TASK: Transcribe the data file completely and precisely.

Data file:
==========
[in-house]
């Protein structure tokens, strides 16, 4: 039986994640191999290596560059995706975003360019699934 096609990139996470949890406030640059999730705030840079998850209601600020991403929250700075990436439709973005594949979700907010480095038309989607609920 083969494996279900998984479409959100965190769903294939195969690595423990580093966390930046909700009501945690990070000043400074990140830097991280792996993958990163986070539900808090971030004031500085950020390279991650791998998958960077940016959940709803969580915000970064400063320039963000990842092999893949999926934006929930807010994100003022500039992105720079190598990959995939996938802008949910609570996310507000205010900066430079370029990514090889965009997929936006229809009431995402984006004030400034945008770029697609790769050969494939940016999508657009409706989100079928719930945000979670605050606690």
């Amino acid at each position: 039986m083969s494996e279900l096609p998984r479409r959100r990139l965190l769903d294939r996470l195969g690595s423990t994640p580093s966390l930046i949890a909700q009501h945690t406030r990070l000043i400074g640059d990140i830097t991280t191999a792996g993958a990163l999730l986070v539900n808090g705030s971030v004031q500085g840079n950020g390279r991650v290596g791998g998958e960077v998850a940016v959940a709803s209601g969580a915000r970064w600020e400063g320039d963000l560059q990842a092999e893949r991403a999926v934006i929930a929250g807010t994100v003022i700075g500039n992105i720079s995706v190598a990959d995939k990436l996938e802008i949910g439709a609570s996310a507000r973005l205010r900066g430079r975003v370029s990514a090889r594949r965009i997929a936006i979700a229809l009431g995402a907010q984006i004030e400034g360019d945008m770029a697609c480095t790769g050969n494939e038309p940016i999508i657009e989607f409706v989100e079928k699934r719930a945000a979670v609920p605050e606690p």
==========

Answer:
[in-house]
């Protein structure tokens, strides 16, 4: 039986994640191999290596560059995706975003360019699934 096609990139996470949890406030640059999730705030840079998850209601600020991403929250700075990436439709973005594949979700907010480095038309989607609920 083969494996279900998984479409959100965190769903294939195969690595423990580093966390930046909700009501945690990070000043400074990140830097991280792996993958990163986070539900808090971030004031500085950020390279991650791998998958960077940016959940709803969580915000970064400063320039963000990842092999893949999926934006929930807010994100003022500039992105720079190598990959995939996938802008949910609570996310507000205010900066430079370029990514090889965009997929936006229809009431995402984006004030400034945008770029697609790769050969494939940016999508657009409706989100079928719930945000979670605050606690």
């Amino acid at each position: 039986m083969s494996e279900l096609p998984r479409r959100r990139l965190l769903d294939r996470l195969g690595s423990t994640p580093s966390l930046i949890a909700q009501h945690t406030r990070l000043i400074g640059d990140i830097t991280t191999a792996g993958a990163l999730l986070v539900n808090g705030s971030v004031q500085g840079n950020g390279r991650v290596g791998g998958e960077v998850a940016v959940a709803s209601g969580a915000r970064w600020e400063g320039d963000l560059q990842a092999e893949r991403a999926v934006i929930a929250g807010t994100v003022i700075g500039n992105i720079s995706v190598a990959d995939k990436l996938e802008i949910g439709a609570s996310a507000r973005l205010r900066g430079r975003v370029s990514a090889r594949r965009i997929a936006i979700a229809l009431g995402a907010q984006i004030e400034g360019d945008m770029a697609c480095t790769g050969n494939e038309p940016i999508i657009e989607f409706v989100e079928k699934r719930a945000a979670v609920p605050e606690p």